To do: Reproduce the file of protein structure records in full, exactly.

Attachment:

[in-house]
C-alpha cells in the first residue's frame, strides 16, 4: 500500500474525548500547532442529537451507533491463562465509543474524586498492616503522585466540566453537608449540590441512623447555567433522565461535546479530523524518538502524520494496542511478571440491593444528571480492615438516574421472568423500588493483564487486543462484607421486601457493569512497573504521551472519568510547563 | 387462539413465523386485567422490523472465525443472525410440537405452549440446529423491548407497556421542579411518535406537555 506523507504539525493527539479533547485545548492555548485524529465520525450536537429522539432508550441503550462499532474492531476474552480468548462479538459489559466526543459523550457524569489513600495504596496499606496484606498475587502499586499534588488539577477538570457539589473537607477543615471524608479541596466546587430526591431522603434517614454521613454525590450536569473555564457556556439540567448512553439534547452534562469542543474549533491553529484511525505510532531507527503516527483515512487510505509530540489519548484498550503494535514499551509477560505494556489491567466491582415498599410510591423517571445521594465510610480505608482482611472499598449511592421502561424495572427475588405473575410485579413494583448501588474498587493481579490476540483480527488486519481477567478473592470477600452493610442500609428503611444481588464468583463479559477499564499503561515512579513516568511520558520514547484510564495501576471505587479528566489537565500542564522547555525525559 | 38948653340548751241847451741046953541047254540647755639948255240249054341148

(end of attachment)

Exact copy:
[in-house]
C-alpha cells in the first residue's frame, strides 16, 4: 500500500474525548500547532442529537451507533491463562465509543474524586498492616503522585466540566453537608449540590441512623447555567433522565461535546479530523524518538502524520494496542511478571440491593444528571480492615438516574421472568423500588493483564487486543462484607421486601457493569512497573504521551472519568510547563 | 387462539413465523386485567422490523472465525443472525410440537405452549440446529423491548407497556421542579411518535406537555 506523507504539525493527539479533547485545548492555548485524529465520525450536537429522539432508550441503550462499532474492531476474552480468548462479538459489559466526543459523550457524569489513600495504596496499606496484606498475587502499586499534588488539577477538570457539589473537607477543615471524608479541596466546587430526591431522603434517614454521613454525590450536569473555564457556556439540567448512553439534547452534562469542543474549533491553529484511525505510532531507527503516527483515512487510505509530540489519548484498550503494535514499551509477560505494556489491567466491582415498599410510591423517571445521594465510610480505608482482611472499598449511592421502561424495572427475588405473575410485579413494583448501588474498587493481579490476540483480527488486519481477567478473592470477600452493610442500609428503611444481588464468583463479559477499564499503561515512579513516568511520558520514547484510564495501576471505587479528566489537565500542564522547555525525559 | 38948653340548751241847451741046953541047254540647755639948255240249054341148